In a typical emotion, parts of the brain sends forth messages to other parts of the body, some of these messages travel via the blood stream and some via the body’s nerve system. These neural and chemical messages results in a global change in the organism. The brain itself is just as radically changed. But, before the brain becomes conscious of this matter, before the emotion becomes known, two additional steps must occur. The first is feeling, i.e. an imaging of the bodily changes, followed by a ‘core consciousness’ to the entire set of phenomena. “Knowing an emotion—feeling a feeling—only occurs at this point.


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  3. #2  
    Forum Professor sunshinewarrior's Avatar
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    Wot the 'eck is empathesize?

    Coberst me old mucker, in mod mode I'm going for this, yet again....

    I think you often have interesting ideas, but just as often have trite ones. The problem is not that ratio (because it falls to us all to be less than the gods), but in your lack of desire, or ability, to engage in constructive discussion post facto. This is why I created (and it's still at the top of this sub-forum) the poll I did, some time back.

    Please do us the favour of engaging in discussion without being patronising to others, and their ability to think critically, in your responses, and more importantly, engage in discussion of critiques of your posts.

    If you don't, the old strictures apply: you are still preaching. Get thee to a blog! This is a discussion board, not a lecture theatre.

    Resistance is feudal....


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    Kind of meaningless topic. Just reciting the dictionary really.



    One question Coberest, are you fluent in any other languages at all?
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  5. #4 Re: What is the meaning of ‘meaning’? 
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    Quote Originally Posted by coberst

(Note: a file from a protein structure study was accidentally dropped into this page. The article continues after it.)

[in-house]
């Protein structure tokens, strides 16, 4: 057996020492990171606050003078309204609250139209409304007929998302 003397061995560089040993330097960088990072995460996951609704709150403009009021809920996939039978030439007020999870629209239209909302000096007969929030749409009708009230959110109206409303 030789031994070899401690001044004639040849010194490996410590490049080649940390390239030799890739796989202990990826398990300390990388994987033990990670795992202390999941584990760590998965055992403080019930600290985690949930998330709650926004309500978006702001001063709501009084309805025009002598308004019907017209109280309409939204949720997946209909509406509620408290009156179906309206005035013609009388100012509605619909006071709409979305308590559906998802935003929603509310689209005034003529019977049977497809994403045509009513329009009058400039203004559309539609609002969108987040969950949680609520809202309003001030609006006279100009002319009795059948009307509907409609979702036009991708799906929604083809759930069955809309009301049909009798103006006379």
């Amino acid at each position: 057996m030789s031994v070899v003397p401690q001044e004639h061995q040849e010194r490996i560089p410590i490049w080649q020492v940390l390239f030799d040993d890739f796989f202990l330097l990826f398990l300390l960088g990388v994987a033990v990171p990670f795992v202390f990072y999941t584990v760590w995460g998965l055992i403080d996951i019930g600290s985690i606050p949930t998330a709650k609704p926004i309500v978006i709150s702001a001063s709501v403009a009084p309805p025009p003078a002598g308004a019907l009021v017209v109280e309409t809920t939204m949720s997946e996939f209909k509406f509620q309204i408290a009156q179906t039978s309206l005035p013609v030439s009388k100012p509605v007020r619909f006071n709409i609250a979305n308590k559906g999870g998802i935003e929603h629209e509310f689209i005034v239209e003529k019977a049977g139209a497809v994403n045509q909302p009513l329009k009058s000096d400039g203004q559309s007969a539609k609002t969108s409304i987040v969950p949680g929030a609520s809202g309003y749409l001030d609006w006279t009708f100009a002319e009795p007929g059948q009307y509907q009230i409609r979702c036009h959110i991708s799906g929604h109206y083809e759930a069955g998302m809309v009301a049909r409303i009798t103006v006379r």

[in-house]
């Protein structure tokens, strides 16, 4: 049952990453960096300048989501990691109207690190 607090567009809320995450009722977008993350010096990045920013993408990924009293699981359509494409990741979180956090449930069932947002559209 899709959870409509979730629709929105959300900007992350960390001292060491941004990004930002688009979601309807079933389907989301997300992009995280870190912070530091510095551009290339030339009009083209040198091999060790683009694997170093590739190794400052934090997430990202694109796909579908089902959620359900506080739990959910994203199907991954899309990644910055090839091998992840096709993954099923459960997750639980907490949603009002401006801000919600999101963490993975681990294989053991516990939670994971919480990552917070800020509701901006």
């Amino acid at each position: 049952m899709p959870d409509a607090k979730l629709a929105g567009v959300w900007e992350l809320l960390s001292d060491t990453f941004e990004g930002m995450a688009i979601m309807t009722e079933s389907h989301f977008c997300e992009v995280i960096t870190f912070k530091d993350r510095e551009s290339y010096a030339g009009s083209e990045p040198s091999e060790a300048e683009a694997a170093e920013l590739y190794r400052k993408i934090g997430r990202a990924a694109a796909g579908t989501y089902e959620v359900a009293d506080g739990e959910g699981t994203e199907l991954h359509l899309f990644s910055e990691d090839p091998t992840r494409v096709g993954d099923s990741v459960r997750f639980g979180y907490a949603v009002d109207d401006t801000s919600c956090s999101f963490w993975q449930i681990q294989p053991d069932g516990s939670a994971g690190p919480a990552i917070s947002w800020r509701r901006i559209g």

I would say that meaning is an emotion that I recognize when the emotion engendered by an inducer are reflected back to me in the form of feelings.
    Surely meaning is a perception of purpose or reason (or perhaps simply a sense of structure and pattern) for events that occur in one's life. A perception of lack of meaning may be an emotional response to chaos, or perhaps to negative emotions, and yet outsiders may see meaning in our lives when we (emotionally) are unable to.

    Nevertheless, surely 'meaning' is the manifestation of a sense of purpose .... whether this is something we impose on circumstances or not.
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    Universal Mind John Galt's Avatar
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    Quote Originally Posted by Fairy
    One question Coberest, are you fluent in any other languages at all?
    O just wanted to point out a possible error in your post. I think you meant to ask if coberst was fluent in any languages, rather than any other languages. Just a meaningless thought.
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  7. #6  
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    Quote Originally Posted by Fairy
    Kind of meaningless topic. Just reciting the dictionary really.



    One question Coberest, are you fluent in any other languages at all?
    No, I have taken courses in Spanish, German and French but have forgotten everything that I learned.
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  8. #7 Re: What is the meaning of ‘meaning’? 
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    Quote Originally Posted by free radical
    Quote Originally Posted by coberst
    I would say that meaning is an emotion that I recognize when the emotion engendered by an inducer are reflected back to me in the form of feelings.
    Surely meaning is a perception of purpose or reason (or perhaps simply a sense of structure and pattern) for events that occur in one's life. A perception of lack of meaning may be an emotional response to chaos, or perhaps to negative emotions, and yet outsiders may see meaning in our lives when we (emotionally) are unable to.